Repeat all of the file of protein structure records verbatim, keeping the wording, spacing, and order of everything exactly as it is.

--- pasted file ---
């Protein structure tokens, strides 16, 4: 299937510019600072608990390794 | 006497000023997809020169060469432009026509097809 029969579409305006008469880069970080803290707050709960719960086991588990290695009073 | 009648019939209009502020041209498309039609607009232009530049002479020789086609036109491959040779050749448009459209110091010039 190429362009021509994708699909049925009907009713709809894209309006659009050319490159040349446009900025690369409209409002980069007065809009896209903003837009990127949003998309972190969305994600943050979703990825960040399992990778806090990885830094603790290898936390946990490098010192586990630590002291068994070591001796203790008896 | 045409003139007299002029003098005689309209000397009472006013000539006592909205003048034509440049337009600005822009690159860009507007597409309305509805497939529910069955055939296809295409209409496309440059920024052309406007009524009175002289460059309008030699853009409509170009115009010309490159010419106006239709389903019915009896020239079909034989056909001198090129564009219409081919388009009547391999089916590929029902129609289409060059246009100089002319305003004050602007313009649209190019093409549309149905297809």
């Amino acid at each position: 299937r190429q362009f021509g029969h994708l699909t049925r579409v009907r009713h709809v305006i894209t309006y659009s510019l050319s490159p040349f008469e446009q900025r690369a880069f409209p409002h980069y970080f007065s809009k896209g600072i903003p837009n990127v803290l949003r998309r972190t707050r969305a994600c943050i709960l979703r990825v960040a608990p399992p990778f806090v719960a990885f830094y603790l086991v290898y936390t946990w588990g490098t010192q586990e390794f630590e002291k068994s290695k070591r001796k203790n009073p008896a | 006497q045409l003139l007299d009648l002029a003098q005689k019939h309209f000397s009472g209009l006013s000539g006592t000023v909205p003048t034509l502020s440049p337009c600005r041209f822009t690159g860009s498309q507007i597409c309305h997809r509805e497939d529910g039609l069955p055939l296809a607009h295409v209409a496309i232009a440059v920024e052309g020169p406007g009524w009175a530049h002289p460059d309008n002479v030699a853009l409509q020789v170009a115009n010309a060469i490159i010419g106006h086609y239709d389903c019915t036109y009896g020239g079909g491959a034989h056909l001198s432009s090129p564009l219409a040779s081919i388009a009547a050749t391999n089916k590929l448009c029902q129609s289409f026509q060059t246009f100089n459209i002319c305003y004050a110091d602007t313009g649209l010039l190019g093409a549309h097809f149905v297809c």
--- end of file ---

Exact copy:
């Protein structure tokens, strides 16, 4: 299937510019600072608990390794 | 006497000023997809020169060469432009026509097809 029969579409305006008469880069970080803290707050709960719960086991588990290695009073 | 009648019939209009502020041209498309039609607009232009530049002479020789086609036109491959040779050749448009459209110091010039 190429362009021509994708699909049925009907009713709809894209309006659009050319490159040349446009900025690369409209409002980069007065809009896209903003837009990127949003998309972190969305994600943050979703990825960040399992990778806090990885830094603790290898936390946990490098010192586990630590002291068994070591001796203790008896 | 045409003139007299002029003098005689309209000397009472006013000539006592909205003048034509440049337009600005822009690159860009507007597409309305509805497939529910069955055939296809295409209409496309440059920024052309406007009524009175002289460059309008030699853009409509170009115009010309490159010419106006239709389903019915009896020239079909034989056909001198090129564009219409081919388009009547391999089916590929029902129609289409060059246009100089002319305003004050602007313009649209190019093409549309149905297809």
């Amino acid at each position: 299937r190429q362009f021509g029969h994708l699909t049925r579409v009907r009713h709809v305006i894209t309006y659009s510019l050319s490159p040349f008469e446009q900025r690369a880069f409209p409002h980069y970080f007065s809009k896209g600072i903003p837009n990127v803290l949003r998309r972190t707050r969305a994600c943050i709960l979703r990825v960040a608990p399992p990778f806090v719960a990885f830094y603790l086991v290898y936390t946990w588990g490098t010192q586990e390794f630590e002291k068994s290695k070591r001796k203790n009073p008896a | 006497q045409l003139l007299d009648l002029a003098q005689k019939h309209f000397s009472g209009l006013s000539g006592t000023v909205p003048t034509l502020s440049p337009c600005r041209f822009t690159g860009s498309q507007i597409c309305h997809r509805e497939d529910g039609l069955p055939l296809a607009h295409v209409a496309i232009a440059v920024e052309g020169p406007g009524w009175a530049h002289p460059d309008n002479v030699a853009l409509q020789v170009a115009n010309a060469i490159i010419g106006h086609y239709d389903c019915t036109y009896g020239g079909g491959a034989h056909l001198s432009s090129p564009l219409a040779s081919i388009a009547a050749t391999n089916k590929l448009c029902q129609s289409f026509q060059t246009f100089n459209i002319c305003y004050a110091d602007t313009g649209l010039l190019g093409a549309h097809f149905v297809c």